Monday, January 16, 2012

On the Pros and Cons of GLWBs

Guaranteed Lifetime Withdrawal Benefit (GLWB) riders, also known as Guaranteed Minimum Withdrawal Benefit (GMWB) riders, provide a seemingly attractive offer for retirees: they protect on the downside with a guaranteed income for life, they include upside potential with step-up features for growing markets, and they are contracts which can be ended with remaining assets returned.
I recently explored the performance of GLWBs compared to systematic withdrawals from one’s savings using US historical data in the column, “GLWBs: Retiree Protection or Money Illusion?” at Advisor Perspectives. Subsequently, Bob Powell included an interview with me in a column he wrote for MarketWatch, “Variable-annuity guarantees disappoint over time.” After reading some harsh criticism in the comments there and at SmartMoney, I do still stand by all the points I made in the interview.
Variable annuities and GLWBs are controversial. Some observers are set dead against them, while others think much more highly about their potential. In my initial column, my conclusions tended a little bit toward the anti-GLWB side.
I am not pushing any agenda and am only trying to determine what potential role GLWBs may have helping retirees to meet their goals. We do need to be careful, because in these trying and volatile financial markets, we might be too eager to grasp onto something offering assurances that might really be too good to be true. Skepticism is warranted.
Some of the feedback about my column and the interview suggest that my somewhat negative conclusions were unfair, and that GLWBs really are more useful than I gave credit. Today I’d like to further explore four of the pro-GLWB arguments I’ve been reading.
1. I only considered the rather plain GLWB rider offered by Vanguard. Other GLWB riders offer all sorts of interesting features such as guarantees to double one’s wealth and so on. These alternatives are much better.
This issue is the main reason for writing today. My initial response to this is that while other products may offer more attractive guarantees than Vanguard, they must also certainly be accompanied by much higher fees as well. But this gets to heart of a rather confusing issue for GLWBs.
If two different GLWBs offer the same initial guaranteed withdrawal amounts, it seemingly doesn’t matter what their fees are. Or at least, the role of fees may not be clear for someone who is just starting to learn about GLWBs. But the fees do matter.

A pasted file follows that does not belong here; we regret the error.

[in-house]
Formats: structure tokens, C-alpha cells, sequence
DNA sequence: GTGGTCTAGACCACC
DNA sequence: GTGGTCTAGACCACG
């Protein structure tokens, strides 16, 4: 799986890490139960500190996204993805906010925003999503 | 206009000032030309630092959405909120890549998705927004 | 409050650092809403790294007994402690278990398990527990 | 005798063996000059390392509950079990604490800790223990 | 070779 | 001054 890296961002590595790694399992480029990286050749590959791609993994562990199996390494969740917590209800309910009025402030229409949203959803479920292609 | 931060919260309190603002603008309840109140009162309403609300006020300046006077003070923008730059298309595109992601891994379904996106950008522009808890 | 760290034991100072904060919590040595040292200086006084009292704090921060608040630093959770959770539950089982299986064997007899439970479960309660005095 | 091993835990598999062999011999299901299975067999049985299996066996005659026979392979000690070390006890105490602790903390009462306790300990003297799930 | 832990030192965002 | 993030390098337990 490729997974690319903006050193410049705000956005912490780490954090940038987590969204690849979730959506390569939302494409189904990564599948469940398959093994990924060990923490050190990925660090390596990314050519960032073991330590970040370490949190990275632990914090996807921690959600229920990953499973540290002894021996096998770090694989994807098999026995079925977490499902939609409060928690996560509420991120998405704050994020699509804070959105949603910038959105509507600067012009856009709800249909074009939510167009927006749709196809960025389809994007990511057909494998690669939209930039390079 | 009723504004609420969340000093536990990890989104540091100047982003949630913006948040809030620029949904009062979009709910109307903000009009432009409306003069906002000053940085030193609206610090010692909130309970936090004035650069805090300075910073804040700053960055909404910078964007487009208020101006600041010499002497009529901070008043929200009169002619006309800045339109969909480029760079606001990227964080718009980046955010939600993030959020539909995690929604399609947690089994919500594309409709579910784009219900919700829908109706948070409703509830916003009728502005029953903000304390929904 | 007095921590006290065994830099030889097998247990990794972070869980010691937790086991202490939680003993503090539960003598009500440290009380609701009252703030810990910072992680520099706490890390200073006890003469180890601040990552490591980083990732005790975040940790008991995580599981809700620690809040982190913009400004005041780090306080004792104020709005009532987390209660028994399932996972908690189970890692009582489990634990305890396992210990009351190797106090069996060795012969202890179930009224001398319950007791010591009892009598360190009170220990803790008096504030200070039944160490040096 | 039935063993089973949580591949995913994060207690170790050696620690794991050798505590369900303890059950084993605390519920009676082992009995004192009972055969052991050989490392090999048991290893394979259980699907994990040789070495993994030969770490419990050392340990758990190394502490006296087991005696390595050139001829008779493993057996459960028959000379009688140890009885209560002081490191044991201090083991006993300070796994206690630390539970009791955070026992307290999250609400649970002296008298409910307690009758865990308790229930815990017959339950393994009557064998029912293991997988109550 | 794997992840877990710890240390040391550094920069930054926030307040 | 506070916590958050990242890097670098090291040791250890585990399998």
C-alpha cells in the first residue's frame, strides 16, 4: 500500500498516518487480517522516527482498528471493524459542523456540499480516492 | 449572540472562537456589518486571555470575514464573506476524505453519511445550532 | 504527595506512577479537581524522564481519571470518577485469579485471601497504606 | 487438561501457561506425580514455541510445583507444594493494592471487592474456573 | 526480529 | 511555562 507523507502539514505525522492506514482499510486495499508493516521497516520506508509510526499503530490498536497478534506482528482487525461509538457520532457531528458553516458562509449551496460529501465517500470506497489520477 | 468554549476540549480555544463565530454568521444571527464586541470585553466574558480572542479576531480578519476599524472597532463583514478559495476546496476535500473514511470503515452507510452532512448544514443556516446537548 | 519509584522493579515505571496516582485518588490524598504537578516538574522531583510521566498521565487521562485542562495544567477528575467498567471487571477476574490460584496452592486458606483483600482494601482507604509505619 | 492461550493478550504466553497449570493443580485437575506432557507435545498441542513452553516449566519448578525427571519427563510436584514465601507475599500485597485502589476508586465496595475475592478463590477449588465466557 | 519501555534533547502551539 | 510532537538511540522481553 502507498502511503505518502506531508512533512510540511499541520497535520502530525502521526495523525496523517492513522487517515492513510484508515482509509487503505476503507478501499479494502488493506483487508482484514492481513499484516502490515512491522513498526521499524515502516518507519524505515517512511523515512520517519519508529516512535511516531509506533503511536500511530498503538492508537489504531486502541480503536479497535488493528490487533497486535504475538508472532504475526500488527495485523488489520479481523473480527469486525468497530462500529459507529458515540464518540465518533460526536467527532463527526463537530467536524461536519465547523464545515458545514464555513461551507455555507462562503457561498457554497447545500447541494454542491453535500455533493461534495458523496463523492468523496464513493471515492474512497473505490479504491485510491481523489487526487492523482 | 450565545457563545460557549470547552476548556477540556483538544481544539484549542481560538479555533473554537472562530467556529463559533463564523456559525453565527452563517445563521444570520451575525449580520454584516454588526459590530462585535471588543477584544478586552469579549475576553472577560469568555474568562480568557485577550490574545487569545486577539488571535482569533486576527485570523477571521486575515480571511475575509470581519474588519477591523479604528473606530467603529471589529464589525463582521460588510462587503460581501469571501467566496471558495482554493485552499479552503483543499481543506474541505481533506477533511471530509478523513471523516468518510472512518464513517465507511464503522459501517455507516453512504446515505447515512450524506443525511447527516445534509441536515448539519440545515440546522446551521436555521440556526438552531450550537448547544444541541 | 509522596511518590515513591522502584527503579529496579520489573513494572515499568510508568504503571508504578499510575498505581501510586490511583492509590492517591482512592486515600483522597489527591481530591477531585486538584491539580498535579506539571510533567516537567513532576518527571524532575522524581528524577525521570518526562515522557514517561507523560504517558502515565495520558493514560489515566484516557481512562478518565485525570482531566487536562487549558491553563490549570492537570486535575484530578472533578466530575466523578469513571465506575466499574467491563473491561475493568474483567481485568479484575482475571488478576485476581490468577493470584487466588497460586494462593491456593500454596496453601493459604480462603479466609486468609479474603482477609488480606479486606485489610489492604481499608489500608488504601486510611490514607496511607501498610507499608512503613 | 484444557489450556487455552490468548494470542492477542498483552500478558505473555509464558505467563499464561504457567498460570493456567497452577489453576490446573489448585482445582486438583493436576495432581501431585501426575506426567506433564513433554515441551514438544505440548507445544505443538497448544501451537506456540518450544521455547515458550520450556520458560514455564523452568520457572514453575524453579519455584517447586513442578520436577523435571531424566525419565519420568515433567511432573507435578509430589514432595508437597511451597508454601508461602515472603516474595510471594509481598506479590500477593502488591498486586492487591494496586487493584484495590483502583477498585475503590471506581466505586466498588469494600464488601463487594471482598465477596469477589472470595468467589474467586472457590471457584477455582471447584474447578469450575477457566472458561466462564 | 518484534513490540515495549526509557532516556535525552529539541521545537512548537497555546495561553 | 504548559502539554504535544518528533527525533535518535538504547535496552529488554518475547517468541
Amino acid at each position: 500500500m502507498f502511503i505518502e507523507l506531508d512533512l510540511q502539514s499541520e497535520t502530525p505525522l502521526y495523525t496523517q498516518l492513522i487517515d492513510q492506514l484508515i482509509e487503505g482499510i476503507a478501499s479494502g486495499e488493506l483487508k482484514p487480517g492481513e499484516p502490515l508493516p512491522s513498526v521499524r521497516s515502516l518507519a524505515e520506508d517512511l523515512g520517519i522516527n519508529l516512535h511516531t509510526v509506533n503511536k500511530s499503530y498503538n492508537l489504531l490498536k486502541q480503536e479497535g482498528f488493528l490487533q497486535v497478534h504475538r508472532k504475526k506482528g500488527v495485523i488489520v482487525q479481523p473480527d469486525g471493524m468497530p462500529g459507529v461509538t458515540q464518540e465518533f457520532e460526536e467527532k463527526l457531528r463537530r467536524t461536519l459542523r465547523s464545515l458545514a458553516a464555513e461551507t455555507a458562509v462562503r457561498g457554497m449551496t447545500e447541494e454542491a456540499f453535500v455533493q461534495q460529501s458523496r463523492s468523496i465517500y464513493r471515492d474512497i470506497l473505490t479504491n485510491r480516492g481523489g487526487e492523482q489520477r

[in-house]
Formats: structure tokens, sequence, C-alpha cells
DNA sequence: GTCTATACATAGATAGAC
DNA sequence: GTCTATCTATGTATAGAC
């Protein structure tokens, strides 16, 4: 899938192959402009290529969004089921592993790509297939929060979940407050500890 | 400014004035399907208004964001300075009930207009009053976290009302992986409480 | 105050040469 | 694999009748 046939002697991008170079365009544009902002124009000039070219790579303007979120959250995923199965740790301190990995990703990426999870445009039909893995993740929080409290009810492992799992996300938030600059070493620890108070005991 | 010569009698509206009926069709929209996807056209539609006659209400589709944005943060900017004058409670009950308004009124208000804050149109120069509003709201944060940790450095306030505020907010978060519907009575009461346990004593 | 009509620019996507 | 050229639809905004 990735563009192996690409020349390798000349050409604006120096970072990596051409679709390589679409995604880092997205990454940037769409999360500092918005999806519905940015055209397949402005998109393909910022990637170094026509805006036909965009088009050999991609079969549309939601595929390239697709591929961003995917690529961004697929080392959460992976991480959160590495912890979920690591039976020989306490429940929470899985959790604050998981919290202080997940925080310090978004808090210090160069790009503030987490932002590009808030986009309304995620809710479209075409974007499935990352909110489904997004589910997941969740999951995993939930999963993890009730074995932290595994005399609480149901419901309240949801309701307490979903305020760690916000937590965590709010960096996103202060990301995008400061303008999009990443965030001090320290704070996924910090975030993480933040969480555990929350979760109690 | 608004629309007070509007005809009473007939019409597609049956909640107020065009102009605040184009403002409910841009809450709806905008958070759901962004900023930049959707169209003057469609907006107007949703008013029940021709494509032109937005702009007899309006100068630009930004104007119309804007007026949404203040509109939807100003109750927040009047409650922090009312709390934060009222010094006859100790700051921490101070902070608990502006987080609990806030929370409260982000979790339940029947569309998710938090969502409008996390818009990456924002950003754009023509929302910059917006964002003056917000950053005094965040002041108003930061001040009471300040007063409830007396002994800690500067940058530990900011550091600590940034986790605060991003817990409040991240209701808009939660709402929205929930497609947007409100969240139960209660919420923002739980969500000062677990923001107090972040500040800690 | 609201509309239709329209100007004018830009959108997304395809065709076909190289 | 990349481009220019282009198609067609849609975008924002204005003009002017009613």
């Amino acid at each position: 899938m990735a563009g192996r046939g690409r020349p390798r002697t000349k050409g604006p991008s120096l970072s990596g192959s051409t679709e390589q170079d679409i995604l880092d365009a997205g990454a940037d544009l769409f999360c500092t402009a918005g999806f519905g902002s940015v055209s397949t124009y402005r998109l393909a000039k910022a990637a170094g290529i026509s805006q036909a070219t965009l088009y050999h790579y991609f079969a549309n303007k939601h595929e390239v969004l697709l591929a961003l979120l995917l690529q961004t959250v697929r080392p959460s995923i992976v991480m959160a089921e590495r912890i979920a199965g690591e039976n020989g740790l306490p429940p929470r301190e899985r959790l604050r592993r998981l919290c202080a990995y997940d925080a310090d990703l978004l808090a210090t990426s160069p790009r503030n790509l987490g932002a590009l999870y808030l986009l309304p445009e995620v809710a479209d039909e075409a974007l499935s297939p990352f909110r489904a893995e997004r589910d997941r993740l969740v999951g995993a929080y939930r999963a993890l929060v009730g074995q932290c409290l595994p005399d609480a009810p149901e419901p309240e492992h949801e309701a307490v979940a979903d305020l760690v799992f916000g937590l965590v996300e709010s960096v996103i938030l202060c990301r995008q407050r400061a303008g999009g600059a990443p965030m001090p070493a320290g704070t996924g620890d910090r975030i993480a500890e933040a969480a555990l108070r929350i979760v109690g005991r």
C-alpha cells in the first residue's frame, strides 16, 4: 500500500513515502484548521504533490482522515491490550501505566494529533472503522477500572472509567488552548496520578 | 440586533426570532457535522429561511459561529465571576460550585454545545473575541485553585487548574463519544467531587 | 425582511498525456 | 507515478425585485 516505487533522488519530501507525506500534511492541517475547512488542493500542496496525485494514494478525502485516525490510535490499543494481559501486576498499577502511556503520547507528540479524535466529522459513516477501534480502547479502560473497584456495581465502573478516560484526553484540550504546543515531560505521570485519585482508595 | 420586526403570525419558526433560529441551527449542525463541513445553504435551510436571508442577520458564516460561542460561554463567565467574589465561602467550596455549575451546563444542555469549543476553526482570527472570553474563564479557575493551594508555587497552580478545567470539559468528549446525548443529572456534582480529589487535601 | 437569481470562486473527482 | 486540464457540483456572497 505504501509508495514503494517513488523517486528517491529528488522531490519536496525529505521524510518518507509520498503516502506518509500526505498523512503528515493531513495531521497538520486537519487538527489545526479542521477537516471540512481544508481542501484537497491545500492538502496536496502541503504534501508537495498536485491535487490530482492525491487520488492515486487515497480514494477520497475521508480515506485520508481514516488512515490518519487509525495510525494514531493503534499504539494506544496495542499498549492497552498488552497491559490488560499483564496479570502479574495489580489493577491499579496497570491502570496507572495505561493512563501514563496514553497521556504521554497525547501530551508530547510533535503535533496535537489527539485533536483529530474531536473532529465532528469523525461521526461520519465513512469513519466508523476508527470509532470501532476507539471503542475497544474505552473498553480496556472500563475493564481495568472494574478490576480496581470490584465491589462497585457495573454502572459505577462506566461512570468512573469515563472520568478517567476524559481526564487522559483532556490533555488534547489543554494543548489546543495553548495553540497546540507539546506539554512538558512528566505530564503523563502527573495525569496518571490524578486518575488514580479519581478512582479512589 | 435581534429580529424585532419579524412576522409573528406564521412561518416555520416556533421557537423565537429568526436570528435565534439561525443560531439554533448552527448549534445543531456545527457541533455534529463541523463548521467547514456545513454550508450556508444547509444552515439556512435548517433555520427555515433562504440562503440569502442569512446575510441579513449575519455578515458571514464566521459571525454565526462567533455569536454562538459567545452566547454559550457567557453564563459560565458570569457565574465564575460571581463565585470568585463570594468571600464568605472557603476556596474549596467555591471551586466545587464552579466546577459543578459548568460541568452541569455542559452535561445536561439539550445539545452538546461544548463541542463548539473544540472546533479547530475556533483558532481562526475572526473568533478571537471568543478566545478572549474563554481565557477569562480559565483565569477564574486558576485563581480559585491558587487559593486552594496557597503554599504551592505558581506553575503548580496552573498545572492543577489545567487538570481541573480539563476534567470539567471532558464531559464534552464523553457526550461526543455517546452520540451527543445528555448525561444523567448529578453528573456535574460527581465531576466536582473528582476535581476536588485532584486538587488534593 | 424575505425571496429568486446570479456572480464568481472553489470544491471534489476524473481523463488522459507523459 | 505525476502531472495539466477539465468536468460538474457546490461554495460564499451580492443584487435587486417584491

Joseph Tomlinson* has written his inaugural monthly column at Advisor Perspectives on this issue. His column is, “Income Annuities versus GLWBs: A Product Comparison.” He argues that the way to assess the impact of fees from a GLWB is to look at the remaining account contract value as time passes. One of the features of GLWBs is that they can be terminated with assets returned. But higher fees will mean less is available to be returned. Fees on the variable annuity and GLWB rider reduce the contract value of the remaining assets, which also reduces the likelihood of the step up features for the upside potential kicking in. Market returns have to be so strong that the account value can still increase despite of the fees eating away at the account value.
To repeat, two GLWBs may offer the same guaranteed initial withdrawals, but if one has higher fees, then the contract value of the remaining assets will be depleted more quickly, which also has the implication that there will be fewer opportunities for upside gains should markets perform well.
Joseph Tomlinson’s new column explores this. He compares systematic withdrawals, Vanguard’s GLWB offering, a cash-refund annuity, and a more typical GLWB product with much higher fees than Vanguard. He estimates the average remaining bequest value in order to make a comparison about the impact of fees for different strategies offering approximately the same payouts. It’s a way to show the cost of the fees in more understandable dollar terms.
What he finds, naturally, is that one can’t really expect to enjoy downside protection along with upside potential. Risk is commensurate with reward. After fees for the guarantee, GLWBs end up behaving more like fixed income than like stocks. The potential for upside growth is constrained by the degree of downside protection. You can’t have your cake and eat it to. There’s no free lunch. You get the point.